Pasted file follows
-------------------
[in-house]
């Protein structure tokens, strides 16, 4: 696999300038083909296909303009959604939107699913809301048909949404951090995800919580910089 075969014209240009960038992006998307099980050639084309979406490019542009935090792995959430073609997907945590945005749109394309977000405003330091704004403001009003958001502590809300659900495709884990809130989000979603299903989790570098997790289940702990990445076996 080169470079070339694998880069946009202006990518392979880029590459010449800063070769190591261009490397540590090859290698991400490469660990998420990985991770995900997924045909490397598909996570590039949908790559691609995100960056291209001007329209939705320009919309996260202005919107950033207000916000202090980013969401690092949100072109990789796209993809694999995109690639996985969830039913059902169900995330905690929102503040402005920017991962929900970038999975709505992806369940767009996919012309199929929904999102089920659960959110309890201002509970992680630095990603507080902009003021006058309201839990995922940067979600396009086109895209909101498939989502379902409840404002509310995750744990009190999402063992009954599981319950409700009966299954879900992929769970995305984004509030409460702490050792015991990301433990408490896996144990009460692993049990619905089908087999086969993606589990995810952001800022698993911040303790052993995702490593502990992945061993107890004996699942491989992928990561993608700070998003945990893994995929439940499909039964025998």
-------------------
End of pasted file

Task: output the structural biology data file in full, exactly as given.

[in-house]
């Protein structure tokens, strides 16, 4: 696999300038083909296909303009959604939107699913809301048909949404951090995800919580910089 075969014209240009960038992006998307099980050639084309979406490019542009935090792995959430073609997907945590945005749109394309977000405003330091704004403001009003958001502590809300659900495709884990809130989000979603299903989790570098997790289940702990990445076996 080169470079070339694998880069946009202006990518392979880029590459010449800063070769190591261009490397540590090859290698991400490469660990998420990985991770995900997924045909490397598909996570590039949908790559691609995100960056291209001007329209939705320009919309996260202005919107950033207000916000202090980013969401690092949100072109990789796209993809694999995109690639996985969830039913059902169900995330905690929102503040402005920017991962929900970038999975709505992806369940767009996919012309199929929904999102089920659960959110309890201002509970992680630095990603507080902009003021006058309201839990995922940067979600396009086109895209909101498939989502379902409840404002509310995750744990009190999402063992009954599981319950409700009966299954879900992929769970995305984004509030409460702490050792015991990301433990408490896996144990009460692993049990619905089908087999086969993606589990995810952001800022698993911040303790052993995702490593502990992945061993107890004996699942491989992928990561993608700070998003945990893994995929439940499909039964025998």